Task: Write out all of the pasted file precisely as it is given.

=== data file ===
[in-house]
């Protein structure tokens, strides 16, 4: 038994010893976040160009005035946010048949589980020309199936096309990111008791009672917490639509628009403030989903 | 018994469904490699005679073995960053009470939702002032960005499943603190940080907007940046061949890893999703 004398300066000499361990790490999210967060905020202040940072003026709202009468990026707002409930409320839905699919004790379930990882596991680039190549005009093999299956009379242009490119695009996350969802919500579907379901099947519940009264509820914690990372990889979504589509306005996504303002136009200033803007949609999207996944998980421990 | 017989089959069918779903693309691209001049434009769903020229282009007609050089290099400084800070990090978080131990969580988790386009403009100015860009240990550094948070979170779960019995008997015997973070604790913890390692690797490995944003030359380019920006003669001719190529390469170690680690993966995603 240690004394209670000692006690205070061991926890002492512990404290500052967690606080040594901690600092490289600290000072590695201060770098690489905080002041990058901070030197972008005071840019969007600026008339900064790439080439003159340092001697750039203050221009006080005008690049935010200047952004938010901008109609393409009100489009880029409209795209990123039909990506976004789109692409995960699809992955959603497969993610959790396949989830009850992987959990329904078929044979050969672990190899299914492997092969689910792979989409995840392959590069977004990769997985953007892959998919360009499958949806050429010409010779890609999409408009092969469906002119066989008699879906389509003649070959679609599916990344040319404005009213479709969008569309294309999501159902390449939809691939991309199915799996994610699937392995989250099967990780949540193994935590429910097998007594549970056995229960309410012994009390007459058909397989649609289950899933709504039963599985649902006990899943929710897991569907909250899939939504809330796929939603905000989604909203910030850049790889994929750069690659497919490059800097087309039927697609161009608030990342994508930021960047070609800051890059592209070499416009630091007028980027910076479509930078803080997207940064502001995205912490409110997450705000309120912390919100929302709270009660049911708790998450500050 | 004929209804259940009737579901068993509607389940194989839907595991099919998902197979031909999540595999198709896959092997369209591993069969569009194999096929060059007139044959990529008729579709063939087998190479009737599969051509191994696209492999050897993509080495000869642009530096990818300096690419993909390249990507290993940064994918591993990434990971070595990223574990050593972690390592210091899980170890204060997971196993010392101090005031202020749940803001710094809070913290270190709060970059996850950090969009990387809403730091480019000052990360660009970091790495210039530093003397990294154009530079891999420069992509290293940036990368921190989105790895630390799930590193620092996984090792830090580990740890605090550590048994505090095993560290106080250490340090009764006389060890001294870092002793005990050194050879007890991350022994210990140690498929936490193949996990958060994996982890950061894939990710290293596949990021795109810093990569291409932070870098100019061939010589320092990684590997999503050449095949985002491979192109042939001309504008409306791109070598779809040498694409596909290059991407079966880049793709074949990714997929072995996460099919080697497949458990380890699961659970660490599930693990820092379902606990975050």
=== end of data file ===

[in-house]
């Protein structure tokens, strides 16, 4: 038994010893976040160009005035946010048949589980020309199936096309990111008791009672917490639509628009403030989903 | 018994469904490699005679073995960053009470939702002032960005499943603190940080907007940046061949890893999703 004398300066000499361990790490999210967060905020202040940072003026709202009468990026707002409930409320839905699919004790379930990882596991680039190549005009093999299956009379242009490119695009996350969802919500579907379901099947519940009264509820914690990372990889979504589509306005996504303002136009200033803007949609999207996944998980421990 | 017989089959069918779903693309691209001049434009769903020229282009007609050089290099400084800070990090978080131990969580988790386009403009100015860009240990550094948070979170779960019995008997015997973070604790913890390692690797490995944003030359380019920006003669001719190529390469170690680690993966995603 240690004394209670000692006690205070061991926890002492512990404290500052967690606080040594901690600092490289600290000072590695201060770098690489905080002041990058901070030197972008005071840019969007600026008339900064790439080439003159340092001697750039203050221009006080005008690049935010200047952004938010901008109609393409009100489009880029409209795209990123039909990506976004789109692409995960699809992955959603497969993610959790396949989830009850992987959990329904078929044979050969672990190899299914492997092969689910792979989409995840392959590069977004990769997985953007892959998919360009499958949806050429010409010779890609999409408009092969469906002119066989008699879906389509003649070959679609599916990344040319404005009213479709969008569309294309999501159902390449939809691939991309199915799996994610699937392995989250099967990780949540193994935590429910097998007594549970056995229960309410012994009390007459058909397989649609289950899933709504039963599985649902006990899943929710897991569907909250899939939504809330796929939603905000989604909203910030850049790889994929750069690659497919490059800097087309039927697609161009608030990342994508930021960047070609800051890059592209070499416009630091007028980027910076479509930078803080997207940064502001995205912490409110997450705000309120912390919100929302709270009660049911708790998450500050 | 004929209804259940009737579901068993509607389940194989839907595991099919998902197979031909999540595999198709896959092997369209591993069969569009194999096929060059007139044959990529008729579709063939087998190479009737599969051509191994696209492999050897993509080495000869642009530096990818300096690419993909390249990507290993940064994918591993990434990971070595990223574990050593972690390592210091899980170890204060997971196993010392101090005031202020749940803001710094809070913290270190709060970059996850950090969009990387809403730091480019000052990360660009970091790495210039530093003397990294154009530079891999420069992509290293940036990368921190989105790895630390799930590193620092996984090792830090580990740890605090550590048994505090095993560290106080250490340090009764006389060890001294870092002793005990050194050879007890991350022994210990140690498929936490193949996990958060994996982890950061894939990710290293596949990021795109810093990569291409932070870098100019061939010589320092990684590997999503050449095949985002491979192109042939001309504008409306791109070598779809040498694409596909290059991407079966880049793709074949990714997929072995996460099919080697497949458990380890699961659970660490599930693990820092379902606990975050």